On an uncertain date in February (perhaps) 1613 — so says a cherished Russian national legend — a villager met a Polish army intent on deposing the Russian tsar, offered to guide it on a “shortcut,” and proceeded to lead it into a forest or fen where it succumbed to the elements.
That peasant, Ivan Susanin, is supposed to have been put to death as the army realized its folly and imminent doom — the fate one would expect, although also not the sort that would leave a lot of corroborating witnesses.
Though the particulars are of doubtful veracity, Susanin’s son-in-law was awarded estates for the man’s tortures by enemy armies seeking the tsar — so the story is not completely baseless.
It was tsarist public relations, however, that gave us Susanin in his dramatic, familiar* form with the trackless wilderness.
This Susanin embodies the Russian people’s sacrificial love for their autocrat … and more specifically, since this was the Time of Troubles when the Russian crown’s succession was contested, for the Romanov dynasty whose first scion chosen in February 1613 would have been the Poles’ target.**
Thus, Glinka’s 19th century opera A Life for the Tsar.
But Glinka and Ivan proved up to the shifting needs of authority as the tsar gave way to the Politburo, and that to the post-Soviet state.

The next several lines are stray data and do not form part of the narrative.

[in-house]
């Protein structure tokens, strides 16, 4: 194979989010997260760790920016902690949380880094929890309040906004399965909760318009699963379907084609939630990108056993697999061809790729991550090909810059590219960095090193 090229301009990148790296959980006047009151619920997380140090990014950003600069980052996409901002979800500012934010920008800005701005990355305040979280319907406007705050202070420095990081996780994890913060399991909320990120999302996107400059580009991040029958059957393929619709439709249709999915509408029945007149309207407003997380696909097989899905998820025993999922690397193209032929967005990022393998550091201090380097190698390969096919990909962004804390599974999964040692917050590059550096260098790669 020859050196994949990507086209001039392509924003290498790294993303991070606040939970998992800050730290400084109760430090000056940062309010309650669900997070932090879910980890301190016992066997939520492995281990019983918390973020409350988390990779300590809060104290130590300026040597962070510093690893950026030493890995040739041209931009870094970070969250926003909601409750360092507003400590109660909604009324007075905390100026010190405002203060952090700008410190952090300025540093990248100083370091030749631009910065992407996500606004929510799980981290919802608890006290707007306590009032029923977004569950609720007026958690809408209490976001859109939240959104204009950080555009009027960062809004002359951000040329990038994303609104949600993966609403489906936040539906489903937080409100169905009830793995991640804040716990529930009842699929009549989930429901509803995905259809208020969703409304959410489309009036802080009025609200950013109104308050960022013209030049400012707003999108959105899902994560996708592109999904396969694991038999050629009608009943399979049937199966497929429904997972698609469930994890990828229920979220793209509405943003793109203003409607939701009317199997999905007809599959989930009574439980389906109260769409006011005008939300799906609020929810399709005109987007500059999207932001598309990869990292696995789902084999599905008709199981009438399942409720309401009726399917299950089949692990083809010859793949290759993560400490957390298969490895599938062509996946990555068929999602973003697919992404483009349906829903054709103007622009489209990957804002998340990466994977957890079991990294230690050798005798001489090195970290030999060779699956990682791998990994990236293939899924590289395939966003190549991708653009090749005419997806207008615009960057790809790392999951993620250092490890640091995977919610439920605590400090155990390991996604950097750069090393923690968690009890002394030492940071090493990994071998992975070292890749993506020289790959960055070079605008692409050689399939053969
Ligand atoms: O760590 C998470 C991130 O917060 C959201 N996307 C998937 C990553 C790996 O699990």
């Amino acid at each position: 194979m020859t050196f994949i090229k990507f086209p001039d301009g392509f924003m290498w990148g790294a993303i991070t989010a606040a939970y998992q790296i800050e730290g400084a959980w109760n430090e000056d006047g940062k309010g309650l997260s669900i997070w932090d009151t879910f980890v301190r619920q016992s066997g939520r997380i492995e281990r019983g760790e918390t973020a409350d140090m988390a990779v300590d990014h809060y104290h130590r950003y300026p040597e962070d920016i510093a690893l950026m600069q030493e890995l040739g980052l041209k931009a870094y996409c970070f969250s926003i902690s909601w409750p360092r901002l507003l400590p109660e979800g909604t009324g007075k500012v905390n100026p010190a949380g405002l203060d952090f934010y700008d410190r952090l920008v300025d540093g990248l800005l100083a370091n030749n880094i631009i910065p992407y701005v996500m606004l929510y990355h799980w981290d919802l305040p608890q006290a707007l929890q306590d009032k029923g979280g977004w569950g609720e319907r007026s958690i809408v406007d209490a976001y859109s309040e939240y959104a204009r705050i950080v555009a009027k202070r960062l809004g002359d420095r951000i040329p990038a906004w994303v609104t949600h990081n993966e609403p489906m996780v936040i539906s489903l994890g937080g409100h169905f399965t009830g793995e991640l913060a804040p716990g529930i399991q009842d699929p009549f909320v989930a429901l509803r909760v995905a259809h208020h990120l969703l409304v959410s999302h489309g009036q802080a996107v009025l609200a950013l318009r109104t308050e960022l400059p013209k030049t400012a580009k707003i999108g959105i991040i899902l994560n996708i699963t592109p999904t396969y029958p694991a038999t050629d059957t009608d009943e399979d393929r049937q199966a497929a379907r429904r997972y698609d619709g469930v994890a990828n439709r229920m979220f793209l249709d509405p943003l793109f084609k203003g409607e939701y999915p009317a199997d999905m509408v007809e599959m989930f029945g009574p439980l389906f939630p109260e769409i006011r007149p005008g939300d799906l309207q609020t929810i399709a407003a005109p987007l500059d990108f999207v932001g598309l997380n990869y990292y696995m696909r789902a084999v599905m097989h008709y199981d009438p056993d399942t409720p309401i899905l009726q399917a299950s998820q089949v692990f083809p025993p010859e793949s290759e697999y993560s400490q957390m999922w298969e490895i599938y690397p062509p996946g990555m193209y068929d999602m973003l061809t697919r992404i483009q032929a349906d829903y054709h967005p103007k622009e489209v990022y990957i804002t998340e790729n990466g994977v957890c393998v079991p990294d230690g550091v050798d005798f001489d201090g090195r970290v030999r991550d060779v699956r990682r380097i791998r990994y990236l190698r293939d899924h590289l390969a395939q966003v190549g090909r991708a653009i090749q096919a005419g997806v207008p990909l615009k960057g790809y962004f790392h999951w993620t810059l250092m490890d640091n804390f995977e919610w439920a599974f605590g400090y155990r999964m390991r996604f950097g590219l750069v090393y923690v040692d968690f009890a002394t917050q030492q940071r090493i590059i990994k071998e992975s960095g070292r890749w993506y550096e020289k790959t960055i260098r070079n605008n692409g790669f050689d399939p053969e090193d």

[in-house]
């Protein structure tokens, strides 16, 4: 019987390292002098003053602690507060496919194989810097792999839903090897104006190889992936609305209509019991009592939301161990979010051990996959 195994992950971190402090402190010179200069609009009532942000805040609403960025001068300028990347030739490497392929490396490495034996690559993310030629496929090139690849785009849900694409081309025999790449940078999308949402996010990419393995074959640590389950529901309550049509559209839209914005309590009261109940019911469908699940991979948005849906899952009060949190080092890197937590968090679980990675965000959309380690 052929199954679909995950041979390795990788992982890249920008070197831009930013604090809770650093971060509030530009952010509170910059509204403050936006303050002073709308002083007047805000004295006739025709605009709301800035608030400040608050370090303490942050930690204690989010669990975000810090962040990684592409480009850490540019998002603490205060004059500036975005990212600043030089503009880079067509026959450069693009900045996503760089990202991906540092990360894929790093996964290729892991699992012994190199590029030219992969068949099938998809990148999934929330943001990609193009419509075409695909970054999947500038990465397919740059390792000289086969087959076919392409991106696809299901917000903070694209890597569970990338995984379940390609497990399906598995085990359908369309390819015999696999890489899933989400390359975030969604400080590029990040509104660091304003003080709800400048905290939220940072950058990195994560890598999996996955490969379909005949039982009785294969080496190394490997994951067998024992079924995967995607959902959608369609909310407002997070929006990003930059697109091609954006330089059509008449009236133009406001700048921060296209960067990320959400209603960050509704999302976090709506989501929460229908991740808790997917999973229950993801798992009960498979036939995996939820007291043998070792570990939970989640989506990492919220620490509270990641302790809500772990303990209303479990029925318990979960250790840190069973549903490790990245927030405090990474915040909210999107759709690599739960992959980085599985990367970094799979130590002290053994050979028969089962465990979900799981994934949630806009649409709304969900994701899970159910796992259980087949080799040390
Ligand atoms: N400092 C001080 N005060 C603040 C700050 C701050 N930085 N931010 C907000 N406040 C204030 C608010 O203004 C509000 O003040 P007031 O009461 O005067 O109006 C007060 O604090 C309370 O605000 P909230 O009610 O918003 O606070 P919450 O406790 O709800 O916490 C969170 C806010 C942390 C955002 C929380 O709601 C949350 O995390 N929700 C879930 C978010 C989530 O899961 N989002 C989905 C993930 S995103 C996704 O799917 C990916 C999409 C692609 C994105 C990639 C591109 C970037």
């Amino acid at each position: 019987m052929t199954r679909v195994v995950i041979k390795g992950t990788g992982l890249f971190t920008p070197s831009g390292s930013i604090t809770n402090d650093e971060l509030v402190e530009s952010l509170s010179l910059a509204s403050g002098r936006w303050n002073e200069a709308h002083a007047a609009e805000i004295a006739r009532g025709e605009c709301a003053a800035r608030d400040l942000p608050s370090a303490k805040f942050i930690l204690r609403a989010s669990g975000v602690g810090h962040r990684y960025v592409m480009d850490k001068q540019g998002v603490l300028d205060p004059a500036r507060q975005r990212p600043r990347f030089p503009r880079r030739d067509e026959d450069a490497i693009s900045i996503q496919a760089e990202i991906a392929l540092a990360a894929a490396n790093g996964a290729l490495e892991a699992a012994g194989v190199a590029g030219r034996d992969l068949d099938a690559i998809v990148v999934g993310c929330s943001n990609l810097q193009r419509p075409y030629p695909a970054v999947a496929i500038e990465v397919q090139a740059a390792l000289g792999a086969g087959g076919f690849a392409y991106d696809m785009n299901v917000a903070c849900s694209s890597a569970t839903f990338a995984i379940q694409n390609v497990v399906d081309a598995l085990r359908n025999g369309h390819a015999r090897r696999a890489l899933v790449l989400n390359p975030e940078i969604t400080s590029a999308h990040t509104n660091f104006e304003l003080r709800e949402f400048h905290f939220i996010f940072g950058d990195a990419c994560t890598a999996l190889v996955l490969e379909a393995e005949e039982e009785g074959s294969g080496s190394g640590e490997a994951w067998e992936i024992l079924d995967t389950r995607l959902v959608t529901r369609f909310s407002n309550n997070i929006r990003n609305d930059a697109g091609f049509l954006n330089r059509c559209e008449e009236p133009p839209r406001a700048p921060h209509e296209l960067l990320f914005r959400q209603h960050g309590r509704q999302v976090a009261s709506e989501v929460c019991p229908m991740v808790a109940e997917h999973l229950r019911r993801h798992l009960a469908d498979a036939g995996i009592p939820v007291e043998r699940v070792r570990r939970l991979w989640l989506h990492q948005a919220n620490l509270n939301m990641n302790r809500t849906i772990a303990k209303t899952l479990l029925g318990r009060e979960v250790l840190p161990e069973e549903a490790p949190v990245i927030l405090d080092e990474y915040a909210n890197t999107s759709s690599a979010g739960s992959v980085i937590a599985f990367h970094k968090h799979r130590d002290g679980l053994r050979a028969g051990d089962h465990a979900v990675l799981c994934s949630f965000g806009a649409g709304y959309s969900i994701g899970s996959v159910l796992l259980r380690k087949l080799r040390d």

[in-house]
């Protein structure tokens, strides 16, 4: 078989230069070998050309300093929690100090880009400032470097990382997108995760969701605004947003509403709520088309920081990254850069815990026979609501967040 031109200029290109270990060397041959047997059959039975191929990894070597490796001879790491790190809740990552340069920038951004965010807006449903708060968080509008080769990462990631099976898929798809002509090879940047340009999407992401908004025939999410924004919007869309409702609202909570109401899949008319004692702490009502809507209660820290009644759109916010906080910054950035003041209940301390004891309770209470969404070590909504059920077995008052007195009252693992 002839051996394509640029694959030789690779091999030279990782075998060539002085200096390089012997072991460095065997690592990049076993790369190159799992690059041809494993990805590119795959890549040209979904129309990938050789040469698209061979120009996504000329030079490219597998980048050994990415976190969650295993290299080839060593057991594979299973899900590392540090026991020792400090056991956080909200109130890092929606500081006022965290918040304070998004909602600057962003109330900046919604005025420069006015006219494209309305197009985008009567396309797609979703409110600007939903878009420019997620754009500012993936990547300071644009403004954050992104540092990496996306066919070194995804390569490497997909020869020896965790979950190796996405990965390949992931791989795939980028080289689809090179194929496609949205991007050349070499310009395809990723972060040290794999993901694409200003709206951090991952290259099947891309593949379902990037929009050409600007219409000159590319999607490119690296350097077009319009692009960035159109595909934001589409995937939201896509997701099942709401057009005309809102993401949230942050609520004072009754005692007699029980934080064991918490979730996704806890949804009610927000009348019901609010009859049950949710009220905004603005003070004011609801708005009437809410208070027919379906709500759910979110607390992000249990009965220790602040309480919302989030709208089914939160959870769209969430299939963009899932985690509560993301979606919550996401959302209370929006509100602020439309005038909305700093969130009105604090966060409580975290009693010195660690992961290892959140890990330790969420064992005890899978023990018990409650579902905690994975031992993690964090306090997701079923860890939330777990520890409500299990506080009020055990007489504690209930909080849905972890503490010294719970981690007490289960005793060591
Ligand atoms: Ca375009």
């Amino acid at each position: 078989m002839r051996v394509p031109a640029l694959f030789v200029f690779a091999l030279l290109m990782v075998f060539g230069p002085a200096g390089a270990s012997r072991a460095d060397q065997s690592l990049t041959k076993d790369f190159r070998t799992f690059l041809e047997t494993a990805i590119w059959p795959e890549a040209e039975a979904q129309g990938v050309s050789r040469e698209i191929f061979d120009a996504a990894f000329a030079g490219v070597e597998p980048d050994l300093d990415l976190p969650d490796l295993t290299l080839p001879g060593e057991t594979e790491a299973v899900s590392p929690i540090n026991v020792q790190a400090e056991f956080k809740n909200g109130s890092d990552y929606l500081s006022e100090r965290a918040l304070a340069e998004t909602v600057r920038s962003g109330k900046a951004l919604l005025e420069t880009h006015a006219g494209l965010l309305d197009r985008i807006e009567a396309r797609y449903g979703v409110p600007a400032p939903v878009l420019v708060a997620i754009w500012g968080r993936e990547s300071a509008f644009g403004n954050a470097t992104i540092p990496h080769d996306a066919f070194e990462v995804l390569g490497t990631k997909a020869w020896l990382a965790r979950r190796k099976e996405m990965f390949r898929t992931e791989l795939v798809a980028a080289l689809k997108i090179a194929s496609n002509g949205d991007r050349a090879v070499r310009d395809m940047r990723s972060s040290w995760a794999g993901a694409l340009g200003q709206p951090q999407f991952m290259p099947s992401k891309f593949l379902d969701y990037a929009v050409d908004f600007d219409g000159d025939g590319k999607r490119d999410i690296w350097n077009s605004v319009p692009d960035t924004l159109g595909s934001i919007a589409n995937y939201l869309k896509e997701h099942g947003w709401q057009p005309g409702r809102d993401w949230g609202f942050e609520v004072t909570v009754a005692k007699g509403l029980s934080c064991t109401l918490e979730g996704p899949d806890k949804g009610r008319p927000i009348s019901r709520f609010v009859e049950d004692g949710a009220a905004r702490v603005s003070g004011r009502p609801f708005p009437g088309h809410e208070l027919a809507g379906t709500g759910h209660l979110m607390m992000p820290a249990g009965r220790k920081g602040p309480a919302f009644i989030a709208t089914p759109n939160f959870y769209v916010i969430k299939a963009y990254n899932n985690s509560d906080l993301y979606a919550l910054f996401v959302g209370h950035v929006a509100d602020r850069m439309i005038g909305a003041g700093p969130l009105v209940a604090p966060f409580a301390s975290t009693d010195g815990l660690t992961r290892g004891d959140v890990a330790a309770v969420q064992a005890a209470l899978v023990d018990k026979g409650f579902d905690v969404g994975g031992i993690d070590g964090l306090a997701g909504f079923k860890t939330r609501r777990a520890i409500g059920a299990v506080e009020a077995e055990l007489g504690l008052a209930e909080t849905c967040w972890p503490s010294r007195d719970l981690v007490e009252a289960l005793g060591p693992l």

In a fascinating 2006 academic disquisition,† Marina Frolova-Walker dissects A Life for the Tsar‘s transmutation into Ivan Susanin, a Stalin-era opera with the same score but a libretto altered to expunge the tsar — and the success this adaptation of a national classic enjoyed vis-a-vis Soviet artists’ original creations under the impossible aesthetic and political restrictions of official censorship.
Not only did this now-nationalist composition thrive in the USSR, it has been successfully re-staged in its Soviet form, or as a fresh amalgamation of Stalin and Glinka, in the Putin era.‡
From the days of serfdom via the days of the gulag past the fall of the Iron Curtain, here’s Ivan Susanin‘s stirring finale performed by the Russian army at the Vatican, and broadcast on Russian television.
* Familiar to Russians, certainly, and you can call one who gets you lost “susanin”.
† Marina Frolova-Walker, ‘The Soviet opera project: Ivan Dzerzhinsky vs. Ivan Susanin’, Cambridge Opera Journal (2006), 18:2:181-216
‡ In the Yeltsin era, the opera was staged in its pre-Soviet form. Frolova-Walker argues that the version incorporating Stalinist edits actually speaks to contemporary Russia more aptly than the original, an operatic mirror of the state’s re-adopting the Stalinist national anthem after having used a tsarist piece (written by Glinka!) during the 1990’s.
The reappearance of these cultural tokens is occurring because high Stalinism provides the most easily assimilable model for Russian nationalism today: it is less remote than its nineteenth-century counterpart … The eclectic and confident nationalist of the new Susanin contains the appropriate message for those Russian citizens wealthy enough to attend the Bolshoi today.